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The Mystics are back in the WNBA Finals and this time it's personal (Or something like that)

If MVP Elena Della Donne and friends can beat the Connecticut Sun in the best-of-five series, they'll become D.C.'s first champion team since the Capitals.

WASHINGTON — I have a crush -- a basketball crush. It's on Elena Della Donne, the MVP of the WNBA and the main reason the Washington Mystics open the WNBA Finals against the Connecticut Sun 3 p.m. Sunday at home. 

Okay, I have an affinity for Kristi Toliver's game, too, because she's the most fearless point guard in the game at 32-years-old. And, all right, Natasha Cloud is also one of those money-in-the-bank players who gives no quarter on defense and always makes the right play on offense. 

Let's start with Della Donne, who led the Mystics to the best record in the league. And it's not because she's Miss Inside and Miss Outside, as capable of dumping in a pretty jump hook as shooting the 3-point bomb with aplomb.

No, it's her ability to remain so serene in the most chaotic moments of the season. It's her resilience, coming back from a broken nose in July. She has worn a protective mask since then, but her teammates want her to keep it on even after it heals because, as teammate Natasha Cloud accurately says, "Elena is Batman once she puts it on."

It's her economy of movement, the way she never wastes a step or slide toward the rim. Mostly, it's her ability to make history.

No woman in the history of professional basketball in this country has ever been able to make more than 50 percent of her shots from the field, at least 40 percent of them behind the 3-point line and more than 90 percent from the free throw line. Della Donne became the first member of the WNBA's 50-50-90 club this past season. She actually shot 97.4 percent from the line. Only eight NBA players have ever done it, including Larry Bird, Stephen Curry, Kevin Durant and Steve Nash. 

Simply, Elena Delle Donne has a game I wish I had and so many others like me wish they had.

I've covered Toliver off and on since her days at Maryland, where Terps fans still stop her in the street sometimes to tell her where they were the moment she hit that step-back bomb from the right wing that forced overtime in the 2006 national title game against Duke. She was but 19 when she rose and released the biggest shot in program history. And I was there for her last game during the 2009 regional final in Raleigh, where she and Marissa Coleman and her teammates cried and cried after a loss to Louisville with a Final Four berth on the line.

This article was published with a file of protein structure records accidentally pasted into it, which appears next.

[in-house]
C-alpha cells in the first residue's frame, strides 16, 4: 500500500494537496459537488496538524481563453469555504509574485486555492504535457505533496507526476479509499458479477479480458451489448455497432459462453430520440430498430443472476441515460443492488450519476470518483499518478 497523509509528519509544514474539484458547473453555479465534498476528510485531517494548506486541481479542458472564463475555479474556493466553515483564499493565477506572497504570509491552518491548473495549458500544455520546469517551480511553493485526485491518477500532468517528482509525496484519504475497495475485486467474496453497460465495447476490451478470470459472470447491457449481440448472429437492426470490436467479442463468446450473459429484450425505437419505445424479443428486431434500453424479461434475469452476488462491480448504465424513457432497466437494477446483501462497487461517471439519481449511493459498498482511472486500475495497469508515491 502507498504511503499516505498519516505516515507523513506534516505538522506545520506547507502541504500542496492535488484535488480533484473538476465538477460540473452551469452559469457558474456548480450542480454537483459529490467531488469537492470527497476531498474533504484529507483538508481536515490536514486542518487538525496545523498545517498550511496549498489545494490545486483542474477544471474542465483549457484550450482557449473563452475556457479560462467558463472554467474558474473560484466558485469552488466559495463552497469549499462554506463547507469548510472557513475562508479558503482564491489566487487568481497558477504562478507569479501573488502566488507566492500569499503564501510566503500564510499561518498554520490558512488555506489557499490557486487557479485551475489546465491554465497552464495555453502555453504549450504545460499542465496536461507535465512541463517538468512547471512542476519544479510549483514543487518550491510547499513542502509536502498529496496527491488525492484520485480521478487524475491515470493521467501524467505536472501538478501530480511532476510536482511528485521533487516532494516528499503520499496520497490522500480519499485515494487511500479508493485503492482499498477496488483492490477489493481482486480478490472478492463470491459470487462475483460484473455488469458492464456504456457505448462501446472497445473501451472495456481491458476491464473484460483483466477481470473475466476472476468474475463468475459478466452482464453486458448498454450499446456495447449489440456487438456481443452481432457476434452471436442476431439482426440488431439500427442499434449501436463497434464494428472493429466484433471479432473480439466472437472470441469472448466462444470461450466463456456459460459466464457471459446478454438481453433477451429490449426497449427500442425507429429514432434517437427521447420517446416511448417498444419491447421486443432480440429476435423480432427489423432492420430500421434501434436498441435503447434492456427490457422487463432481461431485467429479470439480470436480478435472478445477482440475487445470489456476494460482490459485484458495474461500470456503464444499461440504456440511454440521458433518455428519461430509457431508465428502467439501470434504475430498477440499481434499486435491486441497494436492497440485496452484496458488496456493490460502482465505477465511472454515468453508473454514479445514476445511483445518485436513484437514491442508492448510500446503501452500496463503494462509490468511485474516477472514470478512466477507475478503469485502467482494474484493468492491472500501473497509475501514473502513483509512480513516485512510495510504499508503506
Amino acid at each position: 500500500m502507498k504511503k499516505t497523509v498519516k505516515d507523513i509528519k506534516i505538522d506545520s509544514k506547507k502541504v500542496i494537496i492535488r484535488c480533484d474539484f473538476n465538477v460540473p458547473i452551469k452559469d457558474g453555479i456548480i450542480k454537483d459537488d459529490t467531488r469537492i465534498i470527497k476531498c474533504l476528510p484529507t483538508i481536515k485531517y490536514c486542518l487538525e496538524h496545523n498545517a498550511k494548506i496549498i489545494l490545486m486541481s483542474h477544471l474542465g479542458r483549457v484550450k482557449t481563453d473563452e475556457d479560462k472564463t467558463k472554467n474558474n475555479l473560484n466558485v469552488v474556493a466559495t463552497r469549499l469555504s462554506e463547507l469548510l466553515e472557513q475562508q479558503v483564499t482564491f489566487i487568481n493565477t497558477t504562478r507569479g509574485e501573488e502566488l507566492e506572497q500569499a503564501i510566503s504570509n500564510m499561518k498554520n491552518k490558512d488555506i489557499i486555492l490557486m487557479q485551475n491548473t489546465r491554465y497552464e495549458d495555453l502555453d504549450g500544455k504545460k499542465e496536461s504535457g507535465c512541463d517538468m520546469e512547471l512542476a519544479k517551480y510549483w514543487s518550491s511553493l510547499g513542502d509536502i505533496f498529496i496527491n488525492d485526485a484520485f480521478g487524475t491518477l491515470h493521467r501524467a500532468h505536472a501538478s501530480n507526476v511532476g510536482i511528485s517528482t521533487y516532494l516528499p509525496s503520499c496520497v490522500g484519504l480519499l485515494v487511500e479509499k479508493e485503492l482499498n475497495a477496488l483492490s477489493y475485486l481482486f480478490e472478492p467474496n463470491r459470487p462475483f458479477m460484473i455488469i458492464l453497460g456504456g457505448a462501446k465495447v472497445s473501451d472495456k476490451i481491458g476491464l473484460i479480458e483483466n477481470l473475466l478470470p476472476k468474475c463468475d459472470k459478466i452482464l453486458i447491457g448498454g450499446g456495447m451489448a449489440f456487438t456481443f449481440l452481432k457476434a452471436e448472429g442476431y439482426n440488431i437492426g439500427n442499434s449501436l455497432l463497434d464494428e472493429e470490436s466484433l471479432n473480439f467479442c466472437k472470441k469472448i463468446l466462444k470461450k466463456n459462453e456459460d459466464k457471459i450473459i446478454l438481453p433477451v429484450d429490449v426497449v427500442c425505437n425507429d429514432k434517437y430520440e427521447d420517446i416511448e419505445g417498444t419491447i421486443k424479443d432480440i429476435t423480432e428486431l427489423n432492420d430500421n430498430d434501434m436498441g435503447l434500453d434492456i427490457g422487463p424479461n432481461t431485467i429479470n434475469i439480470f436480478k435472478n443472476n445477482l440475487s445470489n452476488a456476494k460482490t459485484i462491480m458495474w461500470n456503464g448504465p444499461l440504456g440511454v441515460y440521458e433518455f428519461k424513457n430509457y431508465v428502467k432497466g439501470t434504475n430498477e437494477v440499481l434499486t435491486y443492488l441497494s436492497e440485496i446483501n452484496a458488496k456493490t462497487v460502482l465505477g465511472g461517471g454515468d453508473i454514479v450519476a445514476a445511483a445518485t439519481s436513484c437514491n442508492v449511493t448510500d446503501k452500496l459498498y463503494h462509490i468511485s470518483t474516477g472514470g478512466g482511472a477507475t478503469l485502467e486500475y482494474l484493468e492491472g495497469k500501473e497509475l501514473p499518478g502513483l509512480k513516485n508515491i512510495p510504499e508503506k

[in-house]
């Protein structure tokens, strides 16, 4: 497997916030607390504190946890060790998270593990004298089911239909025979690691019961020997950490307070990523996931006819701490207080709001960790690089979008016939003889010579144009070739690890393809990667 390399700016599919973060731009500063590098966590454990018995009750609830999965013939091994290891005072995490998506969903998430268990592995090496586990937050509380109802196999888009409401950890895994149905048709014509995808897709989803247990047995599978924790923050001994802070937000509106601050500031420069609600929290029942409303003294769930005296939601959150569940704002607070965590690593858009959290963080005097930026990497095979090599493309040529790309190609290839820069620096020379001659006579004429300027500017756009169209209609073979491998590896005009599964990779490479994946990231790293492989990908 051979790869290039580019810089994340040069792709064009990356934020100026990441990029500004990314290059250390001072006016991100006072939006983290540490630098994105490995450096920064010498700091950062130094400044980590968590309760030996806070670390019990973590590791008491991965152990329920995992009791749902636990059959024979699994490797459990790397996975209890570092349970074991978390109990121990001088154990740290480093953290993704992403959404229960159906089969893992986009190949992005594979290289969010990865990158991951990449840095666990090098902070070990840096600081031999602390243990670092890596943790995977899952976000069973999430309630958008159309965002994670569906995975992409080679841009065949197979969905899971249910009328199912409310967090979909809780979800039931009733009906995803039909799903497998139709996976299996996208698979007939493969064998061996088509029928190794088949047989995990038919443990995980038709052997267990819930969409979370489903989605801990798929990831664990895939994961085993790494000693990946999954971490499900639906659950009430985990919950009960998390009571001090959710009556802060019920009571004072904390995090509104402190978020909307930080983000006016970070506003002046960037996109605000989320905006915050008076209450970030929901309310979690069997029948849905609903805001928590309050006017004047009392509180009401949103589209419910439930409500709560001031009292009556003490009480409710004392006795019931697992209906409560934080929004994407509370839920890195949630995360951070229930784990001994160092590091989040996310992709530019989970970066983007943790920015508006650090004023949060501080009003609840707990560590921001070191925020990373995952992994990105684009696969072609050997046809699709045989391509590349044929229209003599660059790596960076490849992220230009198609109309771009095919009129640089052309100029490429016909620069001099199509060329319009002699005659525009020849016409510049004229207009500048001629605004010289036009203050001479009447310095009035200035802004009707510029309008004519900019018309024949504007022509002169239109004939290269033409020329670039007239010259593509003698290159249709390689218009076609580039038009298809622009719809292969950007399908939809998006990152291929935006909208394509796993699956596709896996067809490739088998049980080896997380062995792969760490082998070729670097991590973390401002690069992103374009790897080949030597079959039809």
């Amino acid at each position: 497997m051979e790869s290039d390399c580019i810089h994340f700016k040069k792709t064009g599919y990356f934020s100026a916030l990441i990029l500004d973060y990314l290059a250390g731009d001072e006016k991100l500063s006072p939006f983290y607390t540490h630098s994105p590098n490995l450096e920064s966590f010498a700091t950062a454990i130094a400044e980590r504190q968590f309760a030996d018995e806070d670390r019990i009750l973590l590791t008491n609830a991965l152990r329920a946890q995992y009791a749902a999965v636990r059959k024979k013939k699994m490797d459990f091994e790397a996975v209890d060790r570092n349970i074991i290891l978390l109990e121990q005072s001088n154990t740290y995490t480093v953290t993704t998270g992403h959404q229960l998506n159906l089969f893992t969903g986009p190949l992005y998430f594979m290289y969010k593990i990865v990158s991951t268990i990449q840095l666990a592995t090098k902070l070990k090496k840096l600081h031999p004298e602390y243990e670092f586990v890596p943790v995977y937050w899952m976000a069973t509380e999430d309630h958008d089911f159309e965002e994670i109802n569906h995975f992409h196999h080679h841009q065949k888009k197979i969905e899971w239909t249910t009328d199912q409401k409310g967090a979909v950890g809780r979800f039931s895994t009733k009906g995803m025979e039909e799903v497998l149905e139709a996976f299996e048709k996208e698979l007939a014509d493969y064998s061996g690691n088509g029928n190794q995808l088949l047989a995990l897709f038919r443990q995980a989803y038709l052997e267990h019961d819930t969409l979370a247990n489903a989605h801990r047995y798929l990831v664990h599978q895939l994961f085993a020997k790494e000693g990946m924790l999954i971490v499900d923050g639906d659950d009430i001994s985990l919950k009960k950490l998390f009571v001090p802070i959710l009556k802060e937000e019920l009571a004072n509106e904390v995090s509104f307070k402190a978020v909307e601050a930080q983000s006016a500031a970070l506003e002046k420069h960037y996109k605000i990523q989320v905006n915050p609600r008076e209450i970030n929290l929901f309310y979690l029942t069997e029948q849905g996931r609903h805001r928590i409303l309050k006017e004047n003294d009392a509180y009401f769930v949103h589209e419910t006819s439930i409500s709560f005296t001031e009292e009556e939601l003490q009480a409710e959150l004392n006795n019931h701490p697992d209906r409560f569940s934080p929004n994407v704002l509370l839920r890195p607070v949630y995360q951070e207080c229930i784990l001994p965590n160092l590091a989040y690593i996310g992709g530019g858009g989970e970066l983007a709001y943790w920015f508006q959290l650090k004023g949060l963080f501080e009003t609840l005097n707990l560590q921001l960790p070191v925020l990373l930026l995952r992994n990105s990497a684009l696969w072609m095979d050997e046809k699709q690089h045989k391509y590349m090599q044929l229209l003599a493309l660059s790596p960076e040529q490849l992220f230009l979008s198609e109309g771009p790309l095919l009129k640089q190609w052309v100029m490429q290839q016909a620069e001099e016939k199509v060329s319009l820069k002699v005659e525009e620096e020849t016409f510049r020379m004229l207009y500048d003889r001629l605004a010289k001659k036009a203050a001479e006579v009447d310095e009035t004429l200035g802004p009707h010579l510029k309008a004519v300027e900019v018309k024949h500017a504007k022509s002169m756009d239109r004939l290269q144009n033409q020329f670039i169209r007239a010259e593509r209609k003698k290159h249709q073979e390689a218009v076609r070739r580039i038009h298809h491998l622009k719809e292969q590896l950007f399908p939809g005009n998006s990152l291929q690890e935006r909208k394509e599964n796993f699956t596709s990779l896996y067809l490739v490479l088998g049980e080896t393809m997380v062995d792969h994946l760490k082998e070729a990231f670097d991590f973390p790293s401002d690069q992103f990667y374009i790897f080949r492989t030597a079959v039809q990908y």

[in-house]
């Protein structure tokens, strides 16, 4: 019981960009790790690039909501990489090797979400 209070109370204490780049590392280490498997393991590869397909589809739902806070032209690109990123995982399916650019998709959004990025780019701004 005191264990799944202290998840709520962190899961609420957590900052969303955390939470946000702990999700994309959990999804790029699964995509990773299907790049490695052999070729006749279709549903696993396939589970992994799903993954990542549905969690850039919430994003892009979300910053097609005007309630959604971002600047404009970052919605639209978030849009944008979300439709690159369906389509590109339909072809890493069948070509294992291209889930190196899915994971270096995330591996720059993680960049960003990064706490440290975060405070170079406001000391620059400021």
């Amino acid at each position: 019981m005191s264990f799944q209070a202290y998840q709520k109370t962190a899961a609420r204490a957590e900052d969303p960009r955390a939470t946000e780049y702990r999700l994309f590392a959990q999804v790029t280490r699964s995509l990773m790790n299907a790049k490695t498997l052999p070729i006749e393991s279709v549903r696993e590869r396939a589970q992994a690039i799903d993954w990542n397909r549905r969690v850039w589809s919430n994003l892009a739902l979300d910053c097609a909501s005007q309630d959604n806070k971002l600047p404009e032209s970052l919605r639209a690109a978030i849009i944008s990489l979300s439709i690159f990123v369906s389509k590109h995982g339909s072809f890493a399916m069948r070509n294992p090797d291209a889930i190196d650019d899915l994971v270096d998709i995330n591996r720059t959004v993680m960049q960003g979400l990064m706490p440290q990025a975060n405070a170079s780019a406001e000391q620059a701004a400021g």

She went on to win four titles playing overseas in Russia and another with the L.A. Sparks before coming home to her King George County, Va., roots. Oh, and she's the daughter of George Toliver, the long-time NBA referee whose controversial calls Kristi still hears about from former players whose games were officiated by her father. 

"They always say he was petty," she says, laughing. "But much respect. I was literally born into this world. I had a basketball in my hand since I was born." 

Did we mention she's also one of a handful of female assistant coaches in the NBA, that the Wizards are actually giving her time off from training camp so she can try and win it all for the Mystics? That she's turned down other assistant coaching offers around the NBA because the Wizards will let her play for the Mystics as long as she's healthy and happy and contributing? 

Now, Cloud might be my favorite player of all. It's not her game as much as the person she is. The woman opted not to play overseas this past year because she's pushing for social change. This past June she called out Mayor Muriel Bowser and Ward 8 Councilman Trayon White for not doing enough to eradicate gun violence in Southeast D.C., where the Mystics' home is located. 

"When I saw three bullet holes shattered a window at Hendley Elementary, that just hit me in the heart," Cloud says. "Those are 5-year-olds in that class. They shouldn't have to think that's a daily part of their life and go about their days as if it's a regular occurrence that can't be stopped. We need to do so much more for this community."

She sat on an athletes-and-social conscience panel recently next to John Carlos, the 1968 Olympic sprinter who raised his gloved fist with Tommie Smith in Mexico City. She will comment on anything and take on anyone, including Jay Z, who recently partnered with the NFL.

"That's a tough one because the NFL is essentially a group of white billionaires who threatened the jobs of many minority players, threatening to affect their ability to earn wages and feed their families," she says. "But Jay Z has always been at the forefront of change. So I'm giving him the benefit of the doubt and hope it works out." 

I know this is bandwagon-ish; it's not like the station has been covering the Mystics all season. Still, here's hoping Della Donne, Toliver, Cloud, coach Mike Thibault and all the Mystics win it all this week and they get the hardware they've worked so hard for after losing to Seattle in last year's WNBA Finals. 

DC sports needs good news these days. There's no reason the Mystics can't become the first team since the Capitals to bring a championship to the nation's capital.


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